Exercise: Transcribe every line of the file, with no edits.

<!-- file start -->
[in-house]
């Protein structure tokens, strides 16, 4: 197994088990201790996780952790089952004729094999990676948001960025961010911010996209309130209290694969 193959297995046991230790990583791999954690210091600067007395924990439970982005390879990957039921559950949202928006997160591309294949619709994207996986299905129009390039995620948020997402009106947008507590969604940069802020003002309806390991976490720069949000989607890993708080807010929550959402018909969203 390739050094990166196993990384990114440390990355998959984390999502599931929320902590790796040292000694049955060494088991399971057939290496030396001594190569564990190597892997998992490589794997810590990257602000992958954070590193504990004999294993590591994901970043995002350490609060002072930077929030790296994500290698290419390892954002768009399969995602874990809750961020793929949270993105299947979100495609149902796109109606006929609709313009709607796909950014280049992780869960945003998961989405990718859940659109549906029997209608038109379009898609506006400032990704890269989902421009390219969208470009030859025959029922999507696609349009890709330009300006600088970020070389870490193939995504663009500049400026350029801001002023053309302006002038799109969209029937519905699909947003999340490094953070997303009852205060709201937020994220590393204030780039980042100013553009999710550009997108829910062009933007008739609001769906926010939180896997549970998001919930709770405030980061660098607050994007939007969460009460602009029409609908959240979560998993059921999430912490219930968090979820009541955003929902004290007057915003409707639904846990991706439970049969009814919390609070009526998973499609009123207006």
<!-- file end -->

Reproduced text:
[in-house]
């Protein structure tokens, strides 16, 4: 197994088990201790996780952790089952004729094999990676948001960025961010911010996209309130209290694969 193959297995046991230790990583791999954690210091600067007395924990439970982005390879990957039921559950949202928006997160591309294949619709994207996986299905129009390039995620948020997402009106947008507590969604940069802020003002309806390991976490720069949000989607890993708080807010929550959402018909969203 390739050094990166196993990384990114440390990355998959984390999502599931929320902590790796040292000694049955060494088991399971057939290496030396001594190569564990190597892997998992490589794997810590990257602000992958954070590193504990004999294993590591994901970043995002350490609060002072930077929030790296994500290698290419390892954002768009399969995602874990809750961020793929949270993105299947979100495609149902796109109606006929609709313009709607796909950014280049992780869960945003998961989405990718859940659109549906029997209608038109379009898609506006400032990704890269989902421009390219969208470009030859025959029922999507696609349009890709330009300006600088970020070389870490193939995504663009500049400026350029801001002023053309302006002038799109969209029937519905699909947003999340490094953070997303009852205060709201937020994220590393204030780039980042100013553009999710550009997108829910062009933007008739609001769906926010939180896997549970998001919930709770405030980061660098607050994007939007969460009460602009029409609908959240979560998993059921999430912490219930968090979820009541955003929902004290007057915003409707639904846990991706439970049969009814919390609070009526998973499609009123207006």